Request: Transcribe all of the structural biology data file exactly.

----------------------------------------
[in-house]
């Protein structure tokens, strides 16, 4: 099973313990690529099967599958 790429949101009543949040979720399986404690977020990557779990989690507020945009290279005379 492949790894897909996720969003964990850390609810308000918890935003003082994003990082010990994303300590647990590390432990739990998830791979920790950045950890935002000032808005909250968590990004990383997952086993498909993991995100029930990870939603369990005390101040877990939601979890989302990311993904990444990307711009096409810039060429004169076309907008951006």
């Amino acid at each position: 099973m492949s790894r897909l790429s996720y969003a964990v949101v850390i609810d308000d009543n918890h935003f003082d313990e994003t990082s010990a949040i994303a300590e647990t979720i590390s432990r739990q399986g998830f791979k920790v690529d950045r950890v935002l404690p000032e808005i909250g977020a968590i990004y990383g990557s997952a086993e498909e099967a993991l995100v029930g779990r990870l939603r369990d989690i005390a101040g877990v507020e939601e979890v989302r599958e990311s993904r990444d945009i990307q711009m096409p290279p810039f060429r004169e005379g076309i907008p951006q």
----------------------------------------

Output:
[in-house]
């Protein structure tokens, strides 16, 4: 099973313990690529099967599958 790429949101009543949040979720399986404690977020990557779990989690507020945009290279005379 492949790894897909996720969003964990850390609810308000918890935003003082994003990082010990994303300590647990590390432990739990998830791979920790950045950890935002000032808005909250968590990004990383997952086993498909993991995100029930990870939603369990005390101040877990939601979890989302990311993904990444990307711009096409810039060429004169076309907008951006």
């Amino acid at each position: 099973m492949s790894r897909l790429s996720y969003a964990v949101v850390i609810d308000d009543n918890h935003f003082d313990e994003t990082s010990a949040i994303a300590e647990t979720i590390s432990r739990q399986g998830f791979k920790v690529d950045r950890v935002l404690p000032e808005i909250g977020a968590i990004y990383g990557s997952a086993e498909e099967a993991l995100v029930g779990r990870l939603r369990d989690i005390a101040g877990v507020e939601e979890v989302r599958e990311s993904r990444d945009i990307q711009m096409p290279p810039f060429r004169e005379g076309i907008p951006q």